Astronaut-aquanaut connects with space station after deep sea dive

Kathy Sullivan, the first astronaut to dive to Challenger Deep, the deepest point on Earth, and pilot Victor Vescovo speak to the crew aboard the International Space Station, including NASA astronauts Bob Behnken, Doug Hurley and Chris Cassidy, while at sea aboard the DSSV Pressure Drop ship on June 7, 2020. (Image credit: Caladan Oceanic/NASA via

When astronauts aboard the International Space Station call down to Earth, they refer to it as "space to ground."

For a call they made on June 7, however, a slightly different term was merited.

"This is Chris Cassidy, Bob Behnken and Doug Hurley on the International Space Station, wonderful to hear you and connect from space to the surface," the NASA astronauts radioed to the DSSV Pressure Drop, the support ship for the world's first and only commercially-certified, full-ocean-depth deep submergence vehicle, or DSV.

"It's great to connect with you," replied Kathy Sullivan, who only hours earlier had returned from diving to Challenger Deep, the deepest point on Earth. "Victor Vescovo, the pilot of the [DSV] Limiting Factor, and I are back on the surface ship at this point."

Related: Astronaut-aquanauts: 50 people who orbited Earth & lived undersea 

Caladan Oceanic's DSV Limiting Factor submersible hangs off the back of its mothership, the DSSV Pressure Drop, between dives to Challenger Deep in June 2020. (Image credit: Caladan Oceanic)

"Kathy is the first astronaut to go down to the bottom of the ocean," Vescovo said, "and the first woman. So we're very proud of her."

On June 6, Sullivan became the eighth person and first woman to reach the very bottom of the Mariana Trench, a depression nearly 7 miles (11 kilometers) down in the Western Pacific Ocean called "Challenger Deep." Thirty-six years earlier, during the first of her three space missions as a NASA astronaut, Sullivan became the first American woman to walk in space.

"Looked a little more like the moonscape than anything I've seen on this planet so far," Sullivan said, describing the deep sea floor to the three NASA astronauts orbiting 250 miles (400 km) above Earth. "We spent about an hour and a half on the bottom [and] rendezvoused with one of our autonomous landers."

The "moonscape" at the bottom of Challenger Deep, as described and photographed by Kathy Sullivan, the first astronaut to reach the deepest point on Earth. (Image credit: Kathy Sullivan)

"That's outstanding Kathy, congratulations, what a great accomplishment," said Cassidy, the commander of the space station's Expedition 63 crew and a former U.S. Navy SEAL. In 2009, on his first mission, Cassidy became the 500th person to launch into space.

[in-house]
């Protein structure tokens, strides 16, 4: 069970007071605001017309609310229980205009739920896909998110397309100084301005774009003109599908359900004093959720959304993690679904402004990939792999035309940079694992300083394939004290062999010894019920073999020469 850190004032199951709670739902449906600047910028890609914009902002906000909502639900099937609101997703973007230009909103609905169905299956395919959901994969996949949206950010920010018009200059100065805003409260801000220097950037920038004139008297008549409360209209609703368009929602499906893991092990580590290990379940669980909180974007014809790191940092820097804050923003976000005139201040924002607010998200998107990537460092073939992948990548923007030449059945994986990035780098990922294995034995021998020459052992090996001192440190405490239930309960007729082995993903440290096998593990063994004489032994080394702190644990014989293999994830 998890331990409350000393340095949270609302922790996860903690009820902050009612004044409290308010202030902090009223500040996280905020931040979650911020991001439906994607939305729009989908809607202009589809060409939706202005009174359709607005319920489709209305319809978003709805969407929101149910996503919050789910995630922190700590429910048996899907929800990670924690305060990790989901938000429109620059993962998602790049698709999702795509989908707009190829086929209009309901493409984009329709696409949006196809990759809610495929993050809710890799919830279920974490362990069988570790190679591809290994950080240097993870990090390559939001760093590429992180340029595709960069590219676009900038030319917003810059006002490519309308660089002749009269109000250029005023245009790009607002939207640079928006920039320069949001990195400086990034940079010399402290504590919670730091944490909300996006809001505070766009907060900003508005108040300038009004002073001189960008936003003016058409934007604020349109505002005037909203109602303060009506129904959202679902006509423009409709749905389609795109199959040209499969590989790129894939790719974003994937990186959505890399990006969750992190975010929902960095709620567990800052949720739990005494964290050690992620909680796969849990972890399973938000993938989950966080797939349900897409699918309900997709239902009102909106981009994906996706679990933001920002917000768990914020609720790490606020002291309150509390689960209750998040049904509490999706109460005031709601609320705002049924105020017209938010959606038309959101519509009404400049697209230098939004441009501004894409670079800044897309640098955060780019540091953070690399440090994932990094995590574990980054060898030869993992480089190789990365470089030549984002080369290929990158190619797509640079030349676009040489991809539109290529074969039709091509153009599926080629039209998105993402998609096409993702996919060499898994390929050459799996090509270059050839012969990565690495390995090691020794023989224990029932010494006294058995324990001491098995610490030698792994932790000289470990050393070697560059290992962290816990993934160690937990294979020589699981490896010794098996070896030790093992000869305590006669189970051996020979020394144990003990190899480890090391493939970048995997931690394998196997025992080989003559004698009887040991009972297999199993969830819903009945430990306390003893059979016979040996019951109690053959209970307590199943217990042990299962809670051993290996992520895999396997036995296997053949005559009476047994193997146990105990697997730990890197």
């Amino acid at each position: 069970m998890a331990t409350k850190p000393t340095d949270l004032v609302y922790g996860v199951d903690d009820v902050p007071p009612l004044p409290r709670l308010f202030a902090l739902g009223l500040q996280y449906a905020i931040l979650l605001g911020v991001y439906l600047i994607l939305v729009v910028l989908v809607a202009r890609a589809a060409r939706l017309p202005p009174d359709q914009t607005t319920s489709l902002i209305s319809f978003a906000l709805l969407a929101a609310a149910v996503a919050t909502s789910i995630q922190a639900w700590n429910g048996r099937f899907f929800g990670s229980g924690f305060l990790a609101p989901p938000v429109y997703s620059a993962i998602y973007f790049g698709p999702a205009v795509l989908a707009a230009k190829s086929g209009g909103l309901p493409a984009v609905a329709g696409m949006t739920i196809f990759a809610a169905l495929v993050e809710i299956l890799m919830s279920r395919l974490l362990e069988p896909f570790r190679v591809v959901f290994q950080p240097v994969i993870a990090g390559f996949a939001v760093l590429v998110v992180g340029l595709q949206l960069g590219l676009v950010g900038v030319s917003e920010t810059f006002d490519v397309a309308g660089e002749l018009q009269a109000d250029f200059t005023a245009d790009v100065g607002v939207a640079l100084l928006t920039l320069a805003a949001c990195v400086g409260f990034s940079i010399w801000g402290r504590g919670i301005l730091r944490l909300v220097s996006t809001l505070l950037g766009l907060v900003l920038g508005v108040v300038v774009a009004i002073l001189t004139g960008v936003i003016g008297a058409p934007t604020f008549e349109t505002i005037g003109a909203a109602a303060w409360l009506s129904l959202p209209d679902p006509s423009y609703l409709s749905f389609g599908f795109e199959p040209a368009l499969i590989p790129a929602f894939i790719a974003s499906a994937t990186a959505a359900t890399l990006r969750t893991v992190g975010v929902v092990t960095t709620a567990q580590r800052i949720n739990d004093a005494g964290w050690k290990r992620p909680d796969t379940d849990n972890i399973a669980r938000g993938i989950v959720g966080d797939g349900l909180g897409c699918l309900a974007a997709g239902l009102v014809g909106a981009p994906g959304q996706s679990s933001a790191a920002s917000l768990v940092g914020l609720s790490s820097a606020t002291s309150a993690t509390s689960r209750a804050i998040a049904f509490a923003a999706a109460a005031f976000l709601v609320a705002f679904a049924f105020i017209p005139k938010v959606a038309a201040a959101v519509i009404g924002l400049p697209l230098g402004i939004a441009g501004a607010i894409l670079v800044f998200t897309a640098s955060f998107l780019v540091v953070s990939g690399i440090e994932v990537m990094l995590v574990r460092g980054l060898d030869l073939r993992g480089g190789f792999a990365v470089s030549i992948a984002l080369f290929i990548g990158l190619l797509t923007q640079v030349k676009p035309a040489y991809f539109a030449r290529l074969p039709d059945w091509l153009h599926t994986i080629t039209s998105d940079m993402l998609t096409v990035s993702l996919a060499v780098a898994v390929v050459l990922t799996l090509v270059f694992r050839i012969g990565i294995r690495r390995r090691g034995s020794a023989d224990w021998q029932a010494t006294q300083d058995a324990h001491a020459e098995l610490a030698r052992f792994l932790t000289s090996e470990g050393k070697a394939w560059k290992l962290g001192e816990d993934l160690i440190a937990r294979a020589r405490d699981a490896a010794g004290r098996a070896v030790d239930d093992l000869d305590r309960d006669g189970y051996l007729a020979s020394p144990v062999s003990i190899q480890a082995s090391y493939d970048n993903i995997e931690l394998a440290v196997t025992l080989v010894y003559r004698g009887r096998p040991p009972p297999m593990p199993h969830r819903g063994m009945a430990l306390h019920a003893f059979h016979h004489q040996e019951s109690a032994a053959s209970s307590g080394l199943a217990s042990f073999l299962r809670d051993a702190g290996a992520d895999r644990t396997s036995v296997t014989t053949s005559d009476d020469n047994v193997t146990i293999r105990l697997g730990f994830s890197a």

Cassidy's two American crewmates, Hurley and Behnken, made history of their own by becoming the first U.S. astronauts to launch on a commercial rocket and spacecraft. The two arrived at the space station aboard SpaceX's Crew Dragon capsule on May 31.

"Like your ride, Doug and Bob, the SpaceX vehicle, [the Limiting Factor] was designed to be reusable. It is the only craft that's been down to the Challenger Deep more than once," said Vescovo. "So congratulations on your incredible journey on the Dragon."

"Thank you for that, Victor," replied Behnken. "Doug and I are really excited for our mission as a first, but the chance to have the vehicle reused three, four and multiple times is an outstanding accomplishment, one that the SpaceX team hopes to accomplish as well."

The Crew Dragon capsule was designed by SpaceX to launch into orbit five times.

At the time of the space-to-sea call, the Limiting Factor had been down to Challenger Deep four times over the course of two expeditions in 2019 and 2020. As of Sunday (June 21), it had made three more descents, including dives with Vanessa O'Brien, who also summited Mount Everest, and Kelly Walsh, the son of Don Walsh, one of the first two people to reach Challenger Deep in 1960.

"The number of people who have dived to the deepest point in the ocean finally equals the number who have walked on the moon — 12. It only took 51 years," said Sullivan in a later social media post.

Vescovo joked with Behnken and Hurley that SpaceX CEO Elon Musk could add to that number.